Planning a visit? Stay at Grand-ma’s RV Camping in Shepherdsville (I-65, Exit 116).

While the Kentucky Bourbon Trail tour has no beginning or end, it’s probably best to plan your trip based on the location of the campground or RV Park that you use as your base. An official trailhead of the Kentucky Bourbon Trail, the Louisville/Shepherdsville area is a perfect and convenient place to lay your head after so much bourbon education.

Easy-on easy-off, big-rig friendly Grand-ma’s RV Camping in Shepherdsville offers full service pull through sites with 50/30-amp electric service.

Worth Pondering…

A respectable amount of bourbon to pour in a glass is about two fingers worth. Lucky for me I have big fingers.

—Frederick Booker Noe II

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What Is Birding?

If you had asked me a decade ago about birding, I would have said, “What is birding?”

Pair Yellow-crowned Night Herons at the Valley Nature Center, Weslaco, Texas © Rex Vogel, all rights reserved.
Pair Yellow-crowned Night Herons at the Valley Nature Center, Weslaco, Texas © Rex Vogel, all rights reserved.

I knew about some of the more common birds including chickadees, robins, finches, and blue jays, but had no idea birding was an activity people did together in an organized fashion.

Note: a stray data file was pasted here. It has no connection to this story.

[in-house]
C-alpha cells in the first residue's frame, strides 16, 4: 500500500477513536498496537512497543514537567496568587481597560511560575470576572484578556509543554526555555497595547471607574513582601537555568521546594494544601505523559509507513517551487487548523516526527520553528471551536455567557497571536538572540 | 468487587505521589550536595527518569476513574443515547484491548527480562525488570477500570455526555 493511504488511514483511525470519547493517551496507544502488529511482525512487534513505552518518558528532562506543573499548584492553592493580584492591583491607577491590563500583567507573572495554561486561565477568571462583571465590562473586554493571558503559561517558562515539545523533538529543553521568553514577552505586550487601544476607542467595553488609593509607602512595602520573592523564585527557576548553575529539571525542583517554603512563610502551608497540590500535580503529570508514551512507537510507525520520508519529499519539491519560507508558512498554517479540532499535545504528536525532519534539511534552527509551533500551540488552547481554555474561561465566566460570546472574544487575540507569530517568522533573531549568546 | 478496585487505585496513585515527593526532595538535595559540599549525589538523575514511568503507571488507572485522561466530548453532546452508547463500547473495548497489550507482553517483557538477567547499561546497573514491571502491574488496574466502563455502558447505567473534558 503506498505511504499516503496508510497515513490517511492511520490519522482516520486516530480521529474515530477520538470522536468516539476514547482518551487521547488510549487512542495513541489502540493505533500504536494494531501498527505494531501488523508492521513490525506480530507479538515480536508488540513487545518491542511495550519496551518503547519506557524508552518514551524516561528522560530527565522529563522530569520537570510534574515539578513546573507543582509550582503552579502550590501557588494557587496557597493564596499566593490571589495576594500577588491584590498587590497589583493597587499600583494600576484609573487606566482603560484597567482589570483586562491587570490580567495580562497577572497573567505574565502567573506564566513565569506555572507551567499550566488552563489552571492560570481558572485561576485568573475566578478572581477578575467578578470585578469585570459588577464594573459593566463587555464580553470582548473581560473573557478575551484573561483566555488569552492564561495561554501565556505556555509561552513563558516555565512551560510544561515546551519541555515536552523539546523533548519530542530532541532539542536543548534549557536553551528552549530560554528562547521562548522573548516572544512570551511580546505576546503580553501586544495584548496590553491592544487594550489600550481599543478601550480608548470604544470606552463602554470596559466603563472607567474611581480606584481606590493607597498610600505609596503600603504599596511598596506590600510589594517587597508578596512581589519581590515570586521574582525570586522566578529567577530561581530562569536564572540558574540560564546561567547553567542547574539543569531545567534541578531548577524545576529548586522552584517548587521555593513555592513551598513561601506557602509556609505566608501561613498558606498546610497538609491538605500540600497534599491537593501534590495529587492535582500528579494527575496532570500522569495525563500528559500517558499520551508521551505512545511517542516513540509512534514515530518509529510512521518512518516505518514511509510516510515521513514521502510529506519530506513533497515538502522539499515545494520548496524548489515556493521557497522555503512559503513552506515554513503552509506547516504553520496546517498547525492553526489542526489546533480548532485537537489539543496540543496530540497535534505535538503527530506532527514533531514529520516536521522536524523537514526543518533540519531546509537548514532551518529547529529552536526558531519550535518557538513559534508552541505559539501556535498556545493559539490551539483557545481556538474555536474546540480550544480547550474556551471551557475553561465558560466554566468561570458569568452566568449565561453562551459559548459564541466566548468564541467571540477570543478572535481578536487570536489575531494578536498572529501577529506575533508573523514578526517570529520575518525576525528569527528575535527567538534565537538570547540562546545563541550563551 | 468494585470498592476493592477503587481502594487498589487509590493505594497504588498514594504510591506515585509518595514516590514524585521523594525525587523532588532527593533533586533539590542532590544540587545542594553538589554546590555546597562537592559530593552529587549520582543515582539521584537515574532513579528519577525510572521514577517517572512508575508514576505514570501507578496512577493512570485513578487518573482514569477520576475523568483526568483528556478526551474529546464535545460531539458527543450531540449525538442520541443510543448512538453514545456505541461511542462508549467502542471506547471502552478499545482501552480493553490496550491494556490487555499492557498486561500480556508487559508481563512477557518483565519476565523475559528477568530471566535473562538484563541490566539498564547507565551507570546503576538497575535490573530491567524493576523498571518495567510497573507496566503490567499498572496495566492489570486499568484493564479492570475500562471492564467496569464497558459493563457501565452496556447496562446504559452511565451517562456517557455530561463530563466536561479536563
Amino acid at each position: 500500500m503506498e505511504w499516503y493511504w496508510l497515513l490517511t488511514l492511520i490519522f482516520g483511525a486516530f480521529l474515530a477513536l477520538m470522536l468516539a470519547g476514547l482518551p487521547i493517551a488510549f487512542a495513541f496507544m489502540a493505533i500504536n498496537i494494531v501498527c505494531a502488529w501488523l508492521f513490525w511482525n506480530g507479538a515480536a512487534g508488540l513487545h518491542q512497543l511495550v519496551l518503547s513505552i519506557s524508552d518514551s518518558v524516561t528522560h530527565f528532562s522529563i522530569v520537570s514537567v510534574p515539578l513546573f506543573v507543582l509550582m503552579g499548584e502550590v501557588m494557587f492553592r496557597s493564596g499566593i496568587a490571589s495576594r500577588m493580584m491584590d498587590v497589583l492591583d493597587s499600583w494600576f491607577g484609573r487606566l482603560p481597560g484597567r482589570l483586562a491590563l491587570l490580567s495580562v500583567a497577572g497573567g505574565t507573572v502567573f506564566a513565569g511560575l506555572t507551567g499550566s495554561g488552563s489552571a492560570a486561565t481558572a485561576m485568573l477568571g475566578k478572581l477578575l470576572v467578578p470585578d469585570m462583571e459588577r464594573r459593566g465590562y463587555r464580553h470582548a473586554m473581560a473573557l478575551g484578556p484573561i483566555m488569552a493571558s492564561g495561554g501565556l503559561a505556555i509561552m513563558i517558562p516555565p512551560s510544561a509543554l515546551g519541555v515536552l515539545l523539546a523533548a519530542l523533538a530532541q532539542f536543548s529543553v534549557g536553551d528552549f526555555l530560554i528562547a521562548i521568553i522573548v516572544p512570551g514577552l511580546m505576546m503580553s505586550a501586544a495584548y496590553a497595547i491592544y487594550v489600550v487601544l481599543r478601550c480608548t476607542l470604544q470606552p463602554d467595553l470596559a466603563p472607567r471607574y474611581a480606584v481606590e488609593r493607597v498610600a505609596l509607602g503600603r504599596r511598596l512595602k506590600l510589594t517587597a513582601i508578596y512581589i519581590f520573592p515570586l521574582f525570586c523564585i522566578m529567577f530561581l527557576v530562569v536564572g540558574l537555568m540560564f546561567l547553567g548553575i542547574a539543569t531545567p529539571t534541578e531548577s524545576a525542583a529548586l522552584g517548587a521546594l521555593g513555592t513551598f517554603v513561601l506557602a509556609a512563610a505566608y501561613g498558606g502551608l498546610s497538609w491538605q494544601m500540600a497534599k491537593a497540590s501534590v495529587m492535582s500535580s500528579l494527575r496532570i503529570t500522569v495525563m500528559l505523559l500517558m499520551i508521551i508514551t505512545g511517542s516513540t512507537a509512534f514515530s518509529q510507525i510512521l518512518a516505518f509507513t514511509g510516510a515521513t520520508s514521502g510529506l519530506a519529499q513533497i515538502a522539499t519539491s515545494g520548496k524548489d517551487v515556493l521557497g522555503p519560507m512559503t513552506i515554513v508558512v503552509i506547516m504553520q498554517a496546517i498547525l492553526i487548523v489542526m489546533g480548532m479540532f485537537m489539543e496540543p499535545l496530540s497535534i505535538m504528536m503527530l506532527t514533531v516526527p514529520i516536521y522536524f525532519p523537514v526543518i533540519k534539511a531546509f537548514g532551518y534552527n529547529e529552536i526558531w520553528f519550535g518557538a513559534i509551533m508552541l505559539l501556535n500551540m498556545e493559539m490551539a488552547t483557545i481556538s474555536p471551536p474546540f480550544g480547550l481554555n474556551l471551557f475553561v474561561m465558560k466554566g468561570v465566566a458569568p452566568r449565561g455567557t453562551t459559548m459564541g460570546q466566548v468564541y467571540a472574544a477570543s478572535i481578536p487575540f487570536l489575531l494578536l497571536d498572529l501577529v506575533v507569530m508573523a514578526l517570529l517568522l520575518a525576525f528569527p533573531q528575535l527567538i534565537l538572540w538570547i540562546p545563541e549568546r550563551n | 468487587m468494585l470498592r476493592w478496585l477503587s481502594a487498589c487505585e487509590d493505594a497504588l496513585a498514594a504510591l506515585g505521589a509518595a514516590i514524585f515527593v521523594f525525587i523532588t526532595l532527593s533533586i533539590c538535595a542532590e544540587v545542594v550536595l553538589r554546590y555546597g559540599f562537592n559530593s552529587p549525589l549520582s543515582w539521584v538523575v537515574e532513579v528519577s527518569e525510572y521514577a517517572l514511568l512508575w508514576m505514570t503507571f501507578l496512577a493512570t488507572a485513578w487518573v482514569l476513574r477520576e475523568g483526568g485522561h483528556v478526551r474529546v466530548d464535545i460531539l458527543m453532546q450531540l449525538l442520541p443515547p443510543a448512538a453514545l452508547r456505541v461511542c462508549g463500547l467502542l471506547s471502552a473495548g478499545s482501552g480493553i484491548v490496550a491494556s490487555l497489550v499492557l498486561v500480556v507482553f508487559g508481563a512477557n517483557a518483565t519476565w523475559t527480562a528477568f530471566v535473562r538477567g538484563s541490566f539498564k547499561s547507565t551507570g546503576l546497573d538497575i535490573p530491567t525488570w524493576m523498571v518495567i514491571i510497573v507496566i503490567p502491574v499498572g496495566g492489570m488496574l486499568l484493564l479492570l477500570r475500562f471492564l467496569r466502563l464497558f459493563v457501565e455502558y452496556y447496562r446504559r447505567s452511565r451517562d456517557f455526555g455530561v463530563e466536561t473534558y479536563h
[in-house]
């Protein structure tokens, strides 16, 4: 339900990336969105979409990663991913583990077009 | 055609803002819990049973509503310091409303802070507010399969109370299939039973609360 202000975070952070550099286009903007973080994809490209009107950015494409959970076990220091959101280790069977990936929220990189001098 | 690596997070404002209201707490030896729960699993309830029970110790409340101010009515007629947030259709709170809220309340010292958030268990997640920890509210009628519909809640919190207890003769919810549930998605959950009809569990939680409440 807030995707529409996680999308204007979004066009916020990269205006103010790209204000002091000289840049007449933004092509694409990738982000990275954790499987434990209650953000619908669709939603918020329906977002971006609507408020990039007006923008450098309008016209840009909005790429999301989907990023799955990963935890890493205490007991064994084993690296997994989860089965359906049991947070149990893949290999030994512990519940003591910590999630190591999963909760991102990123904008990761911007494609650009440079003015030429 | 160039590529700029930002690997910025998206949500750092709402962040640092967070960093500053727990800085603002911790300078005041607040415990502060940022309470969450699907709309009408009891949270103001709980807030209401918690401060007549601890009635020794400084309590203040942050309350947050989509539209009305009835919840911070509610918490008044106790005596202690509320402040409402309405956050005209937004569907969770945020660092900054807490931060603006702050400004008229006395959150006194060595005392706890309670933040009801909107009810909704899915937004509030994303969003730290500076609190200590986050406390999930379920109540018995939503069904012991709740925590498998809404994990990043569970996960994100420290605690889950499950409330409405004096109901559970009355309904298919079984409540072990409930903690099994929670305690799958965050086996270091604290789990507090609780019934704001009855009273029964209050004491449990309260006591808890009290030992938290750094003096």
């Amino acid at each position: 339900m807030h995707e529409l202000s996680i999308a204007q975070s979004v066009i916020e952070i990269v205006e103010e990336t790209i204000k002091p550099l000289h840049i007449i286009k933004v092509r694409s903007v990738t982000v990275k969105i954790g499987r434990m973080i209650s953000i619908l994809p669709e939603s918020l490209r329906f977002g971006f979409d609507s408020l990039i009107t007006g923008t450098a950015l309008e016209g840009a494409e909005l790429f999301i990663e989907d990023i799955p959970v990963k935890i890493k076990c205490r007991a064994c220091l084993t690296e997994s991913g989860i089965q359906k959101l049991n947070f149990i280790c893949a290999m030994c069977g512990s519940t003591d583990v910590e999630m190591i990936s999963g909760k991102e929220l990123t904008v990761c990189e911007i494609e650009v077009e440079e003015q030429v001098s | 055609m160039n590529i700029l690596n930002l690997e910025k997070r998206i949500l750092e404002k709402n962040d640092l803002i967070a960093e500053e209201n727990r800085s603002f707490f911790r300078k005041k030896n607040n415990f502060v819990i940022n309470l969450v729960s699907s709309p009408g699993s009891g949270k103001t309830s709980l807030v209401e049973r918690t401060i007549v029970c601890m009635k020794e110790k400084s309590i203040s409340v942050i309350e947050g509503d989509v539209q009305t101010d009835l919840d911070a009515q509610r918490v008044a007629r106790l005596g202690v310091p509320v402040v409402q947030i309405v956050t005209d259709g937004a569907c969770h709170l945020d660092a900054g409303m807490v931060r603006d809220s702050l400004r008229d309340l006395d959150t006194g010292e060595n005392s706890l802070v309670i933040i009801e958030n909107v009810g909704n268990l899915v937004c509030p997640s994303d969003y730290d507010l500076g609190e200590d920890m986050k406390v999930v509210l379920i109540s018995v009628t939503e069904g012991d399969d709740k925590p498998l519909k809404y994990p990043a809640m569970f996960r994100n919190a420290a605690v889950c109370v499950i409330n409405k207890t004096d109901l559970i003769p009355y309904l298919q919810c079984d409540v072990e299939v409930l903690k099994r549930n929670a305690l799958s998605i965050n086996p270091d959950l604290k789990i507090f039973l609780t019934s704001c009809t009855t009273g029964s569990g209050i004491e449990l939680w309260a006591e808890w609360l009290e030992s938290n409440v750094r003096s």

Birding has become one of the fastest-growing and most popular activities in the US and around the world. An estimated 30 percent of all Americans go birding each year.

Bird watching is also one of the few activities open to all ages and levels of ability.

It doesn’t take much to get started in bird watching. You don’t need special hiking boots or clothing and you don’t require special equipment. Birds can be observed with the naked eye, although a pair of binoculars makes the experience more enjoyable.

Using one or more field guides is also recommended. The choice of a field guide for birding can be a very personal thing. Partly it depends on what you want from your field guide; partly on how you process information.

Scrub Jay at Catalina State Park near Tucson, Arizona © Rex Vogel, all rights reserved.
Scrub Jay at Catalina State Park near Tucson, Arizona © Rex Vogel, all rights reserved.

The Sibley Guide to Birds is THE North American bird book if you’re a serious birder. The volume covers all the birds, and most of the plumages of all the birds you can find in the US and Canada.

Kaufmann Field Guide to Birds of North America is also THE guide to own. The text is clear and the illustrations are very well done.